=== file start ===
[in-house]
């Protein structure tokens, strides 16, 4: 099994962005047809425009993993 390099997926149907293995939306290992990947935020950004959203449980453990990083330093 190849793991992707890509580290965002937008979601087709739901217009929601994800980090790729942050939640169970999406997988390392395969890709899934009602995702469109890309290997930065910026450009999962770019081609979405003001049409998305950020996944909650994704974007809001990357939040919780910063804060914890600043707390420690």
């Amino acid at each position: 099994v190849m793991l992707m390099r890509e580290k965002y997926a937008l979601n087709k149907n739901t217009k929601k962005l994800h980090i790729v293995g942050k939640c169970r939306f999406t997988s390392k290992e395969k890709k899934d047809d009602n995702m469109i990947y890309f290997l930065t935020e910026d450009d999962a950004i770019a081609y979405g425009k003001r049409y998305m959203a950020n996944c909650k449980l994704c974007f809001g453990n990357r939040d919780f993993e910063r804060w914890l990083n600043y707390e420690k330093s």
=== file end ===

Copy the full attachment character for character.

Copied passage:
[in-house]
């Protein structure tokens, strides 16, 4: 099994962005047809425009993993 390099997926149907293995939306290992990947935020950004959203449980453990990083330093 190849793991992707890509580290965002937008979601087709739901217009929601994800980090790729942050939640169970999406997988390392395969890709899934009602995702469109890309290997930065910026450009999962770019081609979405003001049409998305950020996944909650994704974007809001990357939040919780910063804060914890600043707390420690």
């Amino acid at each position: 099994v190849m793991l992707m390099r890509e580290k965002y997926a937008l979601n087709k149907n739901t217009k929601k962005l994800h980090i790729v293995g942050k939640c169970r939306f999406t997988s390392k290992e395969k890709k899934d047809d009602n995702m469109i990947y890309f290997l930065t935020e910026d450009d999962a950004i770019a081609y979405g425009k003001r049409y998305m959203a950020n996944c909650k449980l994704c974007f809001g453990n990357r939040d919780f993993e910063r804060w914890l990083n600043y707390e420690k330093s």